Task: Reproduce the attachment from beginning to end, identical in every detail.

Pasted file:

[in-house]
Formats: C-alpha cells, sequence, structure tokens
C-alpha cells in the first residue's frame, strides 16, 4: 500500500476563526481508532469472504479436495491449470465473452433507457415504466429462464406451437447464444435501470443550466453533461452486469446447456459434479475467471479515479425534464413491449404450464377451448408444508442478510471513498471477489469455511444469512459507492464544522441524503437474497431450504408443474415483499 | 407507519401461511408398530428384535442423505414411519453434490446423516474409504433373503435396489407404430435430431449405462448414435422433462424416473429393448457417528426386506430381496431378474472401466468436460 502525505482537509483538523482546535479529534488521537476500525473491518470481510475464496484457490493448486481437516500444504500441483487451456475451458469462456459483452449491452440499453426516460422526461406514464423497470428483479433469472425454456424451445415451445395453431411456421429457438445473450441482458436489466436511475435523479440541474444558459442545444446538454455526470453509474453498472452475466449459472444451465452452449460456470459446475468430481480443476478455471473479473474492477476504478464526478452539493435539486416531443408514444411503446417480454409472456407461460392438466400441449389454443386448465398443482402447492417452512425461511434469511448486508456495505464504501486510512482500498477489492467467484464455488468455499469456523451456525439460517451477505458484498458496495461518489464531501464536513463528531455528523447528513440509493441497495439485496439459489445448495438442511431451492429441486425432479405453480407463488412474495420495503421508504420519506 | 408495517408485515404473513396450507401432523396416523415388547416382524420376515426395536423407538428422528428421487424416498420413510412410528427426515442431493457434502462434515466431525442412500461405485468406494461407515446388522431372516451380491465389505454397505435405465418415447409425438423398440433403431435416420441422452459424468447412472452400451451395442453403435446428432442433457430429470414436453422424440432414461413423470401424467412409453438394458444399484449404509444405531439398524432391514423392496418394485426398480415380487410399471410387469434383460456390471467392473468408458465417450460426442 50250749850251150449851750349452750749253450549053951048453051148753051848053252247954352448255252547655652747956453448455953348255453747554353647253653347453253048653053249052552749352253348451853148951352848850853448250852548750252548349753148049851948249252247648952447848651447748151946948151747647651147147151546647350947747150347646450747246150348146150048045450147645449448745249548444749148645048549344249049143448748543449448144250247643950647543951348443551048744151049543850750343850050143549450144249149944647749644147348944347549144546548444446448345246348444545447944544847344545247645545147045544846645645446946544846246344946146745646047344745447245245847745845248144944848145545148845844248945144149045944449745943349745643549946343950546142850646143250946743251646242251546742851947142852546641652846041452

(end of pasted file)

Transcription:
[in-house]
Formats: C-alpha cells, sequence, structure tokens
C-alpha cells in the first residue's frame, strides 16, 4: 500500500476563526481508532469472504479436495491449470465473452433507457415504466429462464406451437447464444435501470443550466453533461452486469446447456459434479475467471479515479425534464413491449404450464377451448408444508442478510471513498471477489469455511444469512459507492464544522441524503437474497431450504408443474415483499 | 407507519401461511408398530428384535442423505414411519453434490446423516474409504433373503435396489407404430435430431449405462448414435422433462424416473429393448457417528426386506430381496431378474472401466468436460 502525505482537509483538523482546535479529534488521537476500525473491518470481510475464496484457490493448486481437516500444504500441483487451456475451458469462456459483452449491452440499453426516460422526461406514464423497470428483479433469472425454456424451445415451445395453431411456421429457438445473450441482458436489466436511475435523479440541474444558459442545444446538454455526470453509474453498472452475466449459472444451465452452449460456470459446475468430481480443476478455471473479473474492477476504478464526478452539493435539486416531443408514444411503446417480454409472456407461460392438466400441449389454443386448465398443482402447492417452512425461511434469511448486508456495505464504501486510512482500498477489492467467484464455488468455499469456523451456525439460517451477505458484498458496495461518489464531501464536513463528531455528523447528513440509493441497495439485496439459489445448495438442511431451492429441486425432479405453480407463488412474495420495503421508504420519506 | 408495517408485515404473513396450507401432523396416523415388547416382524420376515426395536423407538428422528428421487424416498420413510412410528427426515442431493457434502462434515466431525442412500461405485468406494461407515446388522431372516451380491465389505454397505435405465418415447409425438423398440433403431435416420441422452459424468447412472452400451451395442453403435446428432442433457430429470414436453422424440432414461413423470401424467412409453438394458444399484449404509444405531439398524432391514423392496418394485426398480415380487410399471410387469434383460456390471467392473468408458465417450460426442 50250749850251150449851750349452750749253450549053951048453051148753051848053252247954352448255252547655652747956453448455953348255453747554353647253653347453253048653053249052552749352253348451853148951352848850853448250852548750252548349753148049851948249252247648952447848651447748151946948151747647651147147151546647350947747150347646450747246150348146150048045450147645449448745249548444749148645048549344249049143448748543449448144250247643950647543951348443551048744151049543850750343850050143549450144249149944647749644147348944347549144546548444446448345246348444545447944544847344545247645545147045544846645645446946544846246344946146745646047344745447245245847745845248144944848145545148845844248945144149045944449745943349745643549946343950546142850646143250946743251646242251546742851947142852546641652846041452